I owe you something, readers. Two weeks ago, I asked for your input on what we should do with the old printer that had been tormenting us with its random error lights for months. And you delivered.
Thanks for making Phillip's day, guys. He's mostly the one who had to deal with the printer when it was acting up so I can't imagine how cathartic this was for him.
My baby constantly sucks on two fingers, always the same ones. This week, I noticed with horror that the webbing between those two fingers was all white, wrinkly, raw, and cracking (it's called 'macerated skin' if you want to win disgusting stuff trivia games) from being drooled on 24/7 and never getting the chance to air out.
We knew the skin would heal if we could just keep it dry for a few days, but how?
The baby refused to take a pacifier or even a different digit. What we needed was one of those cones dogs wear after surgery (at 18 lbs, the baby is approximately the size of a large Cavalier King Charles Spaniel so we could make it work.)
Then Phillip thought of this brilliant solution:
|Voila! A strip of fabric separating the two fingers and duct taped to his sleeve.|
Anyway, the baby's fingers are healing nicely, and people tell us the hand-wrapping makes him look like Rocky Balboa.
Since November, I've had fabric to make a Christmas stocking for the baby sitting on our kitchen counter. (I intended to make it before Christmas, obviously, but life happened and we had perfectly good regular socks sitting around so there you go.)
I hate to sew so I've been resolutely ignoring said fabric, but I've been refusing to put it away because I also hate to admit defeat. I have a complicated relationship with life.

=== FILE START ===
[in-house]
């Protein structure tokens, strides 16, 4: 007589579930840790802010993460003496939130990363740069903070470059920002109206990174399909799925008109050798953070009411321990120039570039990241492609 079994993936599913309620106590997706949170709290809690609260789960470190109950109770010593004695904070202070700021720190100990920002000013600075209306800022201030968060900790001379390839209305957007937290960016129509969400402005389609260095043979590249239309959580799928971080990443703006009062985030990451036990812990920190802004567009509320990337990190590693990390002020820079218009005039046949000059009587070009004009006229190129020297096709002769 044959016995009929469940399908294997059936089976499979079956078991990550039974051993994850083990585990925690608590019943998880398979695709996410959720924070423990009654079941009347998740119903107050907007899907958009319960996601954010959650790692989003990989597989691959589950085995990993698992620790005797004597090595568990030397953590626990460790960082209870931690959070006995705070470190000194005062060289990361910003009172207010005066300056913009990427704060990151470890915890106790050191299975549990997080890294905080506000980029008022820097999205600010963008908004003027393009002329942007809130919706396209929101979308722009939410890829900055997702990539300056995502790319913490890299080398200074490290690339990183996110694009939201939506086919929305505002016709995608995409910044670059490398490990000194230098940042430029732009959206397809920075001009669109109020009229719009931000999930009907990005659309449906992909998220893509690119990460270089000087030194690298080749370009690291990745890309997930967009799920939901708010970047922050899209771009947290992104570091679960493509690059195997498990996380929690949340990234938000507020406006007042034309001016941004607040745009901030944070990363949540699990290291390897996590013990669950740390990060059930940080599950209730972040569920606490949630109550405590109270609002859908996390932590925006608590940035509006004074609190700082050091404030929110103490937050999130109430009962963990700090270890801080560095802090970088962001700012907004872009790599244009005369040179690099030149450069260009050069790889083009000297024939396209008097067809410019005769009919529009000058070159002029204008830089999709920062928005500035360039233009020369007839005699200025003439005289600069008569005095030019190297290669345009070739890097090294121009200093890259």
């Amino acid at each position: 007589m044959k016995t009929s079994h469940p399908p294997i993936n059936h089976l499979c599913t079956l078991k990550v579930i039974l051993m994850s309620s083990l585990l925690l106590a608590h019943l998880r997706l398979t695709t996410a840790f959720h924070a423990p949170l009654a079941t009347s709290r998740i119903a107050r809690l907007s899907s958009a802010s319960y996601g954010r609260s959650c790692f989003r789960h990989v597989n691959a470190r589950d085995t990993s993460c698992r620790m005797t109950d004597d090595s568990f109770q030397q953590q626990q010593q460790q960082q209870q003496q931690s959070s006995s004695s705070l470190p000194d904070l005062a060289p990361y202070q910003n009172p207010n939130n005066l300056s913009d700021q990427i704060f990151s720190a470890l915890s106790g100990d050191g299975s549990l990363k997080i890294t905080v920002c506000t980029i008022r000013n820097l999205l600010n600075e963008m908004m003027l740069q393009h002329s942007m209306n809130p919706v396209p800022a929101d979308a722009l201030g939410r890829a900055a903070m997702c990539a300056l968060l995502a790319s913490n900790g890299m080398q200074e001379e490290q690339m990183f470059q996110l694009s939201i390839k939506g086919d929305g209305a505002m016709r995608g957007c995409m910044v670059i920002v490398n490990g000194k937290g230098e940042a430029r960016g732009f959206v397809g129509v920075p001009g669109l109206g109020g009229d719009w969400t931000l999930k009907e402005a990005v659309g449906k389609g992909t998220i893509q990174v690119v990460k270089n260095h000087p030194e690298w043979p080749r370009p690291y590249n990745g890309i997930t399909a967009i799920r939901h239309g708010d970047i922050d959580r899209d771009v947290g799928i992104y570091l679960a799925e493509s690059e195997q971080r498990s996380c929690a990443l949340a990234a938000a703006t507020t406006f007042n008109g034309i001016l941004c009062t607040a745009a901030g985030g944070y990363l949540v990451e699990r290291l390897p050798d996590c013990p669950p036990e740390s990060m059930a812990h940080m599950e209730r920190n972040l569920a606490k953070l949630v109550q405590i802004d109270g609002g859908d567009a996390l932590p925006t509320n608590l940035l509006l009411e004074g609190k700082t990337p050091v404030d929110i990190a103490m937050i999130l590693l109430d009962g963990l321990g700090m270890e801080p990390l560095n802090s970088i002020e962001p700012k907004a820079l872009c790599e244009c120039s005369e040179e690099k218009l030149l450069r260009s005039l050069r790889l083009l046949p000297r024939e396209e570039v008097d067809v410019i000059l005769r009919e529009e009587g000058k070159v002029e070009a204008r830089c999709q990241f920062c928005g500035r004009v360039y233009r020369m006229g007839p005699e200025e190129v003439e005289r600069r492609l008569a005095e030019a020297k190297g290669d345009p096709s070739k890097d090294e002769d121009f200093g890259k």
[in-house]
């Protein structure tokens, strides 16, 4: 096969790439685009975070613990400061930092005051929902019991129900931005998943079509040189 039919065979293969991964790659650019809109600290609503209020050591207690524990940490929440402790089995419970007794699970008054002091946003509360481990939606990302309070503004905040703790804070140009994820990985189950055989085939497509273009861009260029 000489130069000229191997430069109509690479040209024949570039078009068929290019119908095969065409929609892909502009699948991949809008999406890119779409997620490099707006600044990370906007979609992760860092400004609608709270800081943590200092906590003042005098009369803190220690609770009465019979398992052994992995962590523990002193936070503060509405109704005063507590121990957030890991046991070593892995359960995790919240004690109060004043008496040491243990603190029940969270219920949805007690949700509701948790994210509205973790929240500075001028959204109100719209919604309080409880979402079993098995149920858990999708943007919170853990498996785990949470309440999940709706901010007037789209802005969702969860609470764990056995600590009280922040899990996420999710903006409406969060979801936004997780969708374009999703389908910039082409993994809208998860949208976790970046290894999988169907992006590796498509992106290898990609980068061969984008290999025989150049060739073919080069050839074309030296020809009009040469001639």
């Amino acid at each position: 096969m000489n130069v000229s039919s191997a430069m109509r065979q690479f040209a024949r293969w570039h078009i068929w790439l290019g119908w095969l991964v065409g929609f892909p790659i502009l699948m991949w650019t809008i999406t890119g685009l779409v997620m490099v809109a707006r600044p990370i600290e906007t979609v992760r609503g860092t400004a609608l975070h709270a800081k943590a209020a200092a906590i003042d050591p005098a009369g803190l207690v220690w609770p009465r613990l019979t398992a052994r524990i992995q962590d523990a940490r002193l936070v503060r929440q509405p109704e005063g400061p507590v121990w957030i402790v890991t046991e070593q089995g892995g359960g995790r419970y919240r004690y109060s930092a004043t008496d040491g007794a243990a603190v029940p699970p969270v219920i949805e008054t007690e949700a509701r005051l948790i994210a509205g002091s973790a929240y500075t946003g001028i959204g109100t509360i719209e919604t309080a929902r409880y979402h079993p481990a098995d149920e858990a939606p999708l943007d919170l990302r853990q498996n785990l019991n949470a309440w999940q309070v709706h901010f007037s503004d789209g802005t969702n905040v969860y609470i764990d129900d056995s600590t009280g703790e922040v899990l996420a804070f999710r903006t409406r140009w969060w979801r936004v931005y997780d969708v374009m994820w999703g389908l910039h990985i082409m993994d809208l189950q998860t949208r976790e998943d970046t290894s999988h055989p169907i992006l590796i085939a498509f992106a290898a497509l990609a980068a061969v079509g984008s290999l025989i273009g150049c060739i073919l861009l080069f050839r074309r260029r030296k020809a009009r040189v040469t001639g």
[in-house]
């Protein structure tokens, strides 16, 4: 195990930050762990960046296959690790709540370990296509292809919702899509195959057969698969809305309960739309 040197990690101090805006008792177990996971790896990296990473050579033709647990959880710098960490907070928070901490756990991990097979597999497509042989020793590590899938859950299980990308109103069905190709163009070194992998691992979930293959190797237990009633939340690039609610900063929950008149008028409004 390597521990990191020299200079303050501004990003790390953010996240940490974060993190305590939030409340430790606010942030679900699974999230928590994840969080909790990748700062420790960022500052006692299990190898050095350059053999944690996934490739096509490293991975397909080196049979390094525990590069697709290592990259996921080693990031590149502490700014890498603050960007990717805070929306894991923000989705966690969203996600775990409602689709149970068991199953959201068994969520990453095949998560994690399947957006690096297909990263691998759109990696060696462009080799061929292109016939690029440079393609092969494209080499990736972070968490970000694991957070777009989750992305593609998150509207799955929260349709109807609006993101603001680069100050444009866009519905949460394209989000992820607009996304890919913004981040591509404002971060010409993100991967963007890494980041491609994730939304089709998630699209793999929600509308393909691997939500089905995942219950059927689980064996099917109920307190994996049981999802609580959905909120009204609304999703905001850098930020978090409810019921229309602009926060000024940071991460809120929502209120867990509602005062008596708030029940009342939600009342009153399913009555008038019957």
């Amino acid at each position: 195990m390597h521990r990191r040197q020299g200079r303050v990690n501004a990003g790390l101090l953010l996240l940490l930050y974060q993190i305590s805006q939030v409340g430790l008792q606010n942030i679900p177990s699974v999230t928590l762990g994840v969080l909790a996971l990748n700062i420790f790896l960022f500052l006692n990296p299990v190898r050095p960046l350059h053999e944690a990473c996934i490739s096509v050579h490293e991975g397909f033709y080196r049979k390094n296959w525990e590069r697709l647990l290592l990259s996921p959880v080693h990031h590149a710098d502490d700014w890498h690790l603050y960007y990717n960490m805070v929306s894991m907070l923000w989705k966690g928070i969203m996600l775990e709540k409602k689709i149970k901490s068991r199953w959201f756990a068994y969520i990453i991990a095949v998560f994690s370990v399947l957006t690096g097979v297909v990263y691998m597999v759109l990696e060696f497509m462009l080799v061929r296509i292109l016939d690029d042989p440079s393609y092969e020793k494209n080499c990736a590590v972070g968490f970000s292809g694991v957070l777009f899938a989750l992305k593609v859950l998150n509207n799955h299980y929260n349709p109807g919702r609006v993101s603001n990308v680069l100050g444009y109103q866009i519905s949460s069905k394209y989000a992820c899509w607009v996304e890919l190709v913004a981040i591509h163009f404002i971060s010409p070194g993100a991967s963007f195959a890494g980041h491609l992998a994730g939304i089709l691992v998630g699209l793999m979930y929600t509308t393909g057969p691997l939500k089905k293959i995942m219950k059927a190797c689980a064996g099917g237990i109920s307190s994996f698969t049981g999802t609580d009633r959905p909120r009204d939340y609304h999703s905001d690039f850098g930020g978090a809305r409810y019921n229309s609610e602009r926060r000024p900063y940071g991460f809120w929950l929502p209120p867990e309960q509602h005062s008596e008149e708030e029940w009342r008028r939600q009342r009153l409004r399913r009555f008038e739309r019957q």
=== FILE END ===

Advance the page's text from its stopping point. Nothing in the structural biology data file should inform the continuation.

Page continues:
In a recent manic episode (which is incidentally the only way I ever get things done) I randomly decided that Saturday was the day I was going to stop procrastinating and just make the dumb stocking.
So I did.
It's a really nice lined one that looks like you made it with magic because you can't see a single exposed seam anywhere. (I used this tutorial if anyone's interested in seeing the voodoo that makes this possible.)
While I was writing 12 Things Parents Forget that Normal People Do, Phillip walked by, glanced at the computer screen, and asked, "How many times does the word 'poop' appear on your blog?"
"I don't know," I laughed. "I should look that up sometime."
(My guess is about a million, since you write what you know and what I know is parenting, which is about 80% bodily fluid management.)
I still haven't figured out how to do an exact word count on the blog, but if you Google "jenny evans poop" I'm proud to say that I'm the 3rd, 4th, and 5th result. When you consider how common my name is and just how many Jenny Evanses are out there, that's pretty impressive.
We have a stash of old toys up in the attic and periodically rotate them out ('periodically' meaning 'sporadically, if the kids beg us.')
Lately the kids have been enjoying Automoblox, a bunch of cars that snap together in mix-and-match fashion to create all kinds of new cars.
My favorite creation so far is this one, for the obvious reason that the driver is completely separated from the zoo in the back.
I really think Toyota should get on this idea.
I overheard my 3rd grader, who is working on his times tables, watching this video in his online homework portal.
My 5-year-old decorated a terra cotta pot at a birthday party and brought home a packet of zinnia seeds, which she wanted to plant right away.
|That black thing on her head is a pair of dog ears on a headband. She's wearing it because it's a Wednesday and she feels like it.|
As we sat on the floor planting a flower seed in her pot, the 8-year-old walked by and told her sagely, "Just so you know, it's probably not going to live long."
I started to tell him to let her just enjoy the process and maintain her childlike enthusiasm, but then I thought, "Eh, he's right."